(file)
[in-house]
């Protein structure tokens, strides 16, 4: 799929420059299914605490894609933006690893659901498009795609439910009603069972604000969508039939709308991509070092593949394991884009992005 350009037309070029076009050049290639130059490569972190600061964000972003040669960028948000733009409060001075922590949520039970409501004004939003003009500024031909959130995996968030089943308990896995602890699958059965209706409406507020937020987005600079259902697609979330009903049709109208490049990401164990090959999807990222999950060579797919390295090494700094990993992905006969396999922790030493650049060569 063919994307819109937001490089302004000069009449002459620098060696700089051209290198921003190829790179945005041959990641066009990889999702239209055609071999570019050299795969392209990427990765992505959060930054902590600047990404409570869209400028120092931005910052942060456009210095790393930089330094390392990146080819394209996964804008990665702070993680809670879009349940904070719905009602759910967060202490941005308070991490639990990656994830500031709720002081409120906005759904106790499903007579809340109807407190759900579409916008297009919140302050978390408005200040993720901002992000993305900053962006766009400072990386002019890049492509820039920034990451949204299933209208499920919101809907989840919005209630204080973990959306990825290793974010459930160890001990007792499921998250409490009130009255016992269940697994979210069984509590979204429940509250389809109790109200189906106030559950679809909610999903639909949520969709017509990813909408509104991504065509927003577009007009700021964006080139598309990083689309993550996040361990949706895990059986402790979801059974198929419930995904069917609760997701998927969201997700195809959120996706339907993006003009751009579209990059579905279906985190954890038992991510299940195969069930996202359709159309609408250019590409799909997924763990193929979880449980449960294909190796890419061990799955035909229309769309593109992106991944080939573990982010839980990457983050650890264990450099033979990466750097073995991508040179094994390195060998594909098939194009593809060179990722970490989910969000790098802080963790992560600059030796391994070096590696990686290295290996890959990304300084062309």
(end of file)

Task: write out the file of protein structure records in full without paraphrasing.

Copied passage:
[in-house]
């Protein structure tokens, strides 16, 4: 799929420059299914605490894609933006690893659901498009795609439910009603069972604000969508039939709308991509070092593949394991884009992005 350009037309070029076009050049290639130059490569972190600061964000972003040669960028948000733009409060001075922590949520039970409501004004939003003009500024031909959130995996968030089943308990896995602890699958059965209706409406507020937020987005600079259902697609979330009903049709109208490049990401164990090959999807990222999950060579797919390295090494700094990993992905006969396999922790030493650049060569 063919994307819109937001490089302004000069009449002459620098060696700089051209290198921003190829790179945005041959990641066009990889999702239209055609071999570019050299795969392209990427990765992505959060930054902590600047990404409570869209400028120092931005910052942060456009210095790393930089330094390392990146080819394209996964804008990665702070993680809670879009349940904070719905009602759910967060202490941005308070991490639990990656994830500031709720002081409120906005759904106790499903007579809340109807407190759900579409916008297009919140302050978390408005200040993720901002992000993305900053962006766009400072990386002019890049492509820039920034990451949204299933209208499920919101809907989840919005209630204080973990959306990825290793974010459930160890001990007792499921998250409490009130009255016992269940697994979210069984509590979204429940509250389809109790109200189906106030559950679809909610999903639909949520969709017509990813909408509104991504065509927003577009007009700021964006080139598309990083689309993550996040361990949706895990059986402790979801059974198929419930995904069917609760997701998927969201997700195809959120996706339907993006003009751009579209990059579905279906985190954890038992991510299940195969069930996202359709159309609408250019590409799909997924763990193929979880449980449960294909190796890419061990799955035909229309769309593109992106991944080939573990982010839980990457983050650890264990450099033979990466750097073995991508040179094994390195060998594909098939194009593809060179990722970490989910969000790098802080963790992560600059030796391994070096590696990686290295290996890959990304300084062309």